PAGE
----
Game-Based Learning with the Leap Motion Controller

Game-Based Learning with the Leap Motion Controller

Martin Ebner (Graz University of Technology, Austria) and Norbert Spot (Graz University of Technology, Austria)
Copyright: © 2016 |Pages: 11
DOI: 10.4018/978-1-4666-9629-7.ch026
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Learning through games is a promising field for the future of education. In this research study the authors describe the development process of an educational application, a game targeting P-12 students. This application is meant to be used with the Leap Motion Controller, a small 3D infrared camera, which while in use, tracks the user's hands and finger movements in the 3D space. The chapter describes the application itself and presents the outcomes of a field study, which was carried out with a small group of students at an elementary school. It can be pointed out that there is a huge potential of using innovative input devices in school education.
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Computers have evolved rapidly and become part of people’s everyday life. They spread into every field of industry and entertainment. People use computers almost everywhere, at work, at home, at schools and universities. Nowadays at least in middle Europe more than 90% of our youth (age 12-18) own a smartphone with mobile Internet access (Ebner et al, 2013). This affects of course also the field of education and therefore Prensky (2011) provokes by asking, whether today’s students are the people our educational system was designed to teach or not? Since then several studies/publications has been carried out addressing a new generation of learners called digital natives (Prensky, 2011), netgeneration (Oblinger & Oblinger, 2005) or generation@ (Opaschowski, 1999). More a less all studies concluded that there is a change concerning the ownership of digital devices and also an increase of the digital literacy, but this did not affect the general learning behavior. (Conole et al, 2006) (Bullen et al, 2008) (Margaryan et al, 2011) (Nagler & Ebner, 2009). With other words students are equipped very well and can use all these devices professionally, but only rare for learning purposes.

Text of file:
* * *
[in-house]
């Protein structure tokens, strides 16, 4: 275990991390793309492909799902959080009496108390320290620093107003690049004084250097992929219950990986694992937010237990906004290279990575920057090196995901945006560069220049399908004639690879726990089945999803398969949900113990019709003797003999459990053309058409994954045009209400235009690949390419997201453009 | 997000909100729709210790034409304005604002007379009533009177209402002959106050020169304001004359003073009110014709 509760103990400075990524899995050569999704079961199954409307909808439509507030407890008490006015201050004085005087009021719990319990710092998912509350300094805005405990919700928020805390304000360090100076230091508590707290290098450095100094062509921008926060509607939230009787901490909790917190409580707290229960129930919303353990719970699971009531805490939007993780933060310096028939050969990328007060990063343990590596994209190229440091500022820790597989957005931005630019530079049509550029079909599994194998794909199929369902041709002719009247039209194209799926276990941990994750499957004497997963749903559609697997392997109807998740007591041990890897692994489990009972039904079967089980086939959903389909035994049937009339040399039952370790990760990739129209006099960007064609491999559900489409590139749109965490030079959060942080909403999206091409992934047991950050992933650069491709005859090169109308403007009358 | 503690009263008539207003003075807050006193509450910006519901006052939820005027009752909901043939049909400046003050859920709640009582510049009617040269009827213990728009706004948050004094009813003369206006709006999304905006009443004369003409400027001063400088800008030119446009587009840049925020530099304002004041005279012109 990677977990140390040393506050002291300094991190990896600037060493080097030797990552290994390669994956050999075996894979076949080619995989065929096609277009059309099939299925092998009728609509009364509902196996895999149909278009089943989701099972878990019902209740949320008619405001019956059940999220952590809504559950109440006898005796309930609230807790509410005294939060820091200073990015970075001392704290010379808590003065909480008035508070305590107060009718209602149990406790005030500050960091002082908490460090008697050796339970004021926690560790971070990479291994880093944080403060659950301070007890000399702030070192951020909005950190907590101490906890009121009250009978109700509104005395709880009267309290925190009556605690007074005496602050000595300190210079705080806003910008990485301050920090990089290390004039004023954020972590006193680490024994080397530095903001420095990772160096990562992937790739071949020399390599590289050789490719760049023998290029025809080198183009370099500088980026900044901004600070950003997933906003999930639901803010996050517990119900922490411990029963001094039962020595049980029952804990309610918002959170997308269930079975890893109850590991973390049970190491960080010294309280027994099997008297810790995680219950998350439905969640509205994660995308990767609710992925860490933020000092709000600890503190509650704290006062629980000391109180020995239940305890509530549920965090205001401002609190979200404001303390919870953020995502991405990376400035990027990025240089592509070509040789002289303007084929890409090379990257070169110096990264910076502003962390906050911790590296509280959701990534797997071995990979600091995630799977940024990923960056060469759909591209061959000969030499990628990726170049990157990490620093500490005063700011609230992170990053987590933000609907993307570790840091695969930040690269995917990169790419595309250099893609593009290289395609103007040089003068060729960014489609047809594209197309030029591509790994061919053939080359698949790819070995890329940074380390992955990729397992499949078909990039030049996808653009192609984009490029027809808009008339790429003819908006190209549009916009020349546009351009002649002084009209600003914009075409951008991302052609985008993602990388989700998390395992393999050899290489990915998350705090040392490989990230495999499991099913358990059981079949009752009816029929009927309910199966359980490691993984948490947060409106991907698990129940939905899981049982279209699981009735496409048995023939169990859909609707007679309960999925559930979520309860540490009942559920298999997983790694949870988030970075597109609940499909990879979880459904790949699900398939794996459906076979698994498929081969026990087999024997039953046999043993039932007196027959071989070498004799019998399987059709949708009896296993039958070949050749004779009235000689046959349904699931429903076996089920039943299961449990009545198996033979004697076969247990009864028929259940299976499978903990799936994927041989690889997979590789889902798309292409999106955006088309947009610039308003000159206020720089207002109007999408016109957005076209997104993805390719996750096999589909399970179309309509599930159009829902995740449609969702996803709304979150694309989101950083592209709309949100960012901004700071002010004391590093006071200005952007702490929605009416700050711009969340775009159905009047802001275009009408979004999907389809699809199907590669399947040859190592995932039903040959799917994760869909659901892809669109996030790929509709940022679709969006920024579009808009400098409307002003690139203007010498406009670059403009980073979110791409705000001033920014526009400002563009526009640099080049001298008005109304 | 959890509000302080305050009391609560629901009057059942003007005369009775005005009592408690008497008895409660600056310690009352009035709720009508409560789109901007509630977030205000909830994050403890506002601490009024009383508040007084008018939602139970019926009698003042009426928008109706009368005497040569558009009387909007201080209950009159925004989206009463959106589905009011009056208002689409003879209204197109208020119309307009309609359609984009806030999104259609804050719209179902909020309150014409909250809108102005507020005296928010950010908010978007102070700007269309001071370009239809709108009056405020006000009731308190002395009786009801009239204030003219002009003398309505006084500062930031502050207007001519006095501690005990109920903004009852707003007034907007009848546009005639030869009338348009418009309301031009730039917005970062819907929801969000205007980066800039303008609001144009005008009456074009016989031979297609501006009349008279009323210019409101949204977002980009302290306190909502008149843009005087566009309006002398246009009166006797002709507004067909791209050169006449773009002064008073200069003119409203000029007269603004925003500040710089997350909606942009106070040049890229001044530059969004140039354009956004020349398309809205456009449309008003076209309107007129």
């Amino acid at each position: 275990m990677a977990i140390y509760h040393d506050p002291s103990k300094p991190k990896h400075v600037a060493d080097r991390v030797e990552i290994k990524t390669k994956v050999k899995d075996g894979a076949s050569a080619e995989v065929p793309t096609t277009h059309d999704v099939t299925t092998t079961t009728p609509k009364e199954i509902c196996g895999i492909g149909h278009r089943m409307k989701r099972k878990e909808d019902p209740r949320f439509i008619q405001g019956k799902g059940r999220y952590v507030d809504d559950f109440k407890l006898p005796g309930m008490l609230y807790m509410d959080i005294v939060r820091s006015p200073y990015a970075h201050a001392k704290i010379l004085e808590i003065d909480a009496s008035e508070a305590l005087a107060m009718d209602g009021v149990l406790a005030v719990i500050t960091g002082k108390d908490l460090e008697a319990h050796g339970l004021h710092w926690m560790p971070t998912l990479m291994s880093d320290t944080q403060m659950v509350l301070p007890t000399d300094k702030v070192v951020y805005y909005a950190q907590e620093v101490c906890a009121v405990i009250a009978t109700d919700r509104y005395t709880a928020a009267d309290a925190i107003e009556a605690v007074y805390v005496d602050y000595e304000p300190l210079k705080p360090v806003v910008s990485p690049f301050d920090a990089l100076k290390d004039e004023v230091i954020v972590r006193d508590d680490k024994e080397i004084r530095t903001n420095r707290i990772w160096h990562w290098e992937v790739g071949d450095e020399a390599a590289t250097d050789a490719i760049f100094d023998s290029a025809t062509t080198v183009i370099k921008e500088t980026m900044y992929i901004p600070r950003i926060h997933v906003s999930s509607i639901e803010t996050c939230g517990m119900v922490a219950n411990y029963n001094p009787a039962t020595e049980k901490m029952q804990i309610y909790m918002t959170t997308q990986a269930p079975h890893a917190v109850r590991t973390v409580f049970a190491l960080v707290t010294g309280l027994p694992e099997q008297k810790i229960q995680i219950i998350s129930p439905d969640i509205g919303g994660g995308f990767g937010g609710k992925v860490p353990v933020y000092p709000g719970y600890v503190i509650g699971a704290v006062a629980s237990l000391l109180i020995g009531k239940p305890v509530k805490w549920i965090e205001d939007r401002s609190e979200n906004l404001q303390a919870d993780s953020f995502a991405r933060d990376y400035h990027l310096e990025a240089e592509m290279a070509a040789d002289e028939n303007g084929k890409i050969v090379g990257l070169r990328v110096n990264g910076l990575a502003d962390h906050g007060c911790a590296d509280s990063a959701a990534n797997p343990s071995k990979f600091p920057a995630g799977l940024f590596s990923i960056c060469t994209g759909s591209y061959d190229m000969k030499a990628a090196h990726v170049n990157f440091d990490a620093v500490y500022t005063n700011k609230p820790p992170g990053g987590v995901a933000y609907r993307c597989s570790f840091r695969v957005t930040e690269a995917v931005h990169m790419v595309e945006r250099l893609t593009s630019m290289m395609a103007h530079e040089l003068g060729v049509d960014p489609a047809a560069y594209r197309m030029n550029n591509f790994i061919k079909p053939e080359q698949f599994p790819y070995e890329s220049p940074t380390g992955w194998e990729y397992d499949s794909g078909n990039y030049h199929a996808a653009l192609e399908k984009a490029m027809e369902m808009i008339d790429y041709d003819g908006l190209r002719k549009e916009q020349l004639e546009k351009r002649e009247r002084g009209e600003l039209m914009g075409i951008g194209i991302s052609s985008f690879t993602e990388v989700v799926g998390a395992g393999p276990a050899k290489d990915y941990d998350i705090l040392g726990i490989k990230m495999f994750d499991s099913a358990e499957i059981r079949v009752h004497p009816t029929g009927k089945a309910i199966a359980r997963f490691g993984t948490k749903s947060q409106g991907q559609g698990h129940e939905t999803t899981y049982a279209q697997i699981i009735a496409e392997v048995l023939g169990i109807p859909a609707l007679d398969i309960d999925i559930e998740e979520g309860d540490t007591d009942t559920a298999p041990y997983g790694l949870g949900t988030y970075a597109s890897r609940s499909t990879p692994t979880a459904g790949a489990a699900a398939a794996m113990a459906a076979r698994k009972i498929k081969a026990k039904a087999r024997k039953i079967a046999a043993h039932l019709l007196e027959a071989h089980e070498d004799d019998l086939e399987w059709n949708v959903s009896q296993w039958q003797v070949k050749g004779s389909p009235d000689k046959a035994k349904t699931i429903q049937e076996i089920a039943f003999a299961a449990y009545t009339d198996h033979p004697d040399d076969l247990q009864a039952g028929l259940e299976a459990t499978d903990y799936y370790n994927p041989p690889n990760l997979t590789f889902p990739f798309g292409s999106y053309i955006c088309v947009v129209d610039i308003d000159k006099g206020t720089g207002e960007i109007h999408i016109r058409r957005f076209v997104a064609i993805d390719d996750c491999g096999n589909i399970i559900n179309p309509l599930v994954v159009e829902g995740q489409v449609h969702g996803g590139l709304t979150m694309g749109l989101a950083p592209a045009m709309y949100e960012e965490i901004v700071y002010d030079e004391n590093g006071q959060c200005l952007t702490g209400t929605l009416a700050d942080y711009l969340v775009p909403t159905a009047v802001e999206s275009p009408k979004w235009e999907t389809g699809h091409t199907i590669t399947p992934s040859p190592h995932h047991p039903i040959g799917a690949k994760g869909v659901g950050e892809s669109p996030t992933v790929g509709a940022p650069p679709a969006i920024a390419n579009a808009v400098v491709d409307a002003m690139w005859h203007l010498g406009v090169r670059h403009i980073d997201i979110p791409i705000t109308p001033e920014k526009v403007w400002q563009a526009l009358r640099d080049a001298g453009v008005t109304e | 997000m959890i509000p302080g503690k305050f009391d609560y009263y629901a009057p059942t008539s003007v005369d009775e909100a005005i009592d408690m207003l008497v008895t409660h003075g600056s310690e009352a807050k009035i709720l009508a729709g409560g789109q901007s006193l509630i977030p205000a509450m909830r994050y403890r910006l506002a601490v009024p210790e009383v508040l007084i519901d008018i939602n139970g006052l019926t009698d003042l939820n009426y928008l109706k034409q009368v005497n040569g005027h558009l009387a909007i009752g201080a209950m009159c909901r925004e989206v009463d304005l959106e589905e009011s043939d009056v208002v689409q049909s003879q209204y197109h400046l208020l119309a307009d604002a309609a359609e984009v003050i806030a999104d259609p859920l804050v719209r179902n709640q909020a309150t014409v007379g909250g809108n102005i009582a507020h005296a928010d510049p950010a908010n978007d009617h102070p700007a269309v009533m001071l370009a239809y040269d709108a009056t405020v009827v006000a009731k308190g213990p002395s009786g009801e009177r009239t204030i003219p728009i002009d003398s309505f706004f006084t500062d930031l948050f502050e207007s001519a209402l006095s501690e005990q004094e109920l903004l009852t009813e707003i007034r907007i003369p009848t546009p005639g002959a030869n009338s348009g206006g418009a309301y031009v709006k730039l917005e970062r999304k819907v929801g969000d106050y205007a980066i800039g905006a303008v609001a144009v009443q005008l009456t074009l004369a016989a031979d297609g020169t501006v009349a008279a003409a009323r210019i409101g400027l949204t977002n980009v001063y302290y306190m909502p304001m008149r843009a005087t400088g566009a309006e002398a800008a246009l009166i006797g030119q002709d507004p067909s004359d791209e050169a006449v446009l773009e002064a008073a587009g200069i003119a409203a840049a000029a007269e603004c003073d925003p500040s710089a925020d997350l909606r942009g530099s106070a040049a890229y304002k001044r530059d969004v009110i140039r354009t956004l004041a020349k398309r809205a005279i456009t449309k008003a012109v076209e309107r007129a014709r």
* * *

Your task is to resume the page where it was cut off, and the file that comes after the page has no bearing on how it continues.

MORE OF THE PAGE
Usually if people talk about using a computer, we imagine someone sitting at a table, typing on a keyboard, moving around with the mouse or tapping the touchpad and staring at the computer’s screen. The way we interact with computers has not changed significantly since the 1960’s when these peripherals were invented (Altman, 2013). This is slowly changing, though. Today, there are more and more innovative (input) devices on the market. On the one hand they differ from traditional ones and on the other hand they aim to change the way we interact with different kinds of computers. These peripheries however, do not intend to replace the traditional keyboard-mouse setup. They act as an addition, useful for diverse applications. Some of them represent also a more natural way of human-computer interaction. The computer can with the help of such peripheries sense motion in front of the screen or touch instead of getting input from the user by a keyboard and mouse. This more natural way of human-computer interaction enables a so-called Natural User Interface (Altman, 2013).

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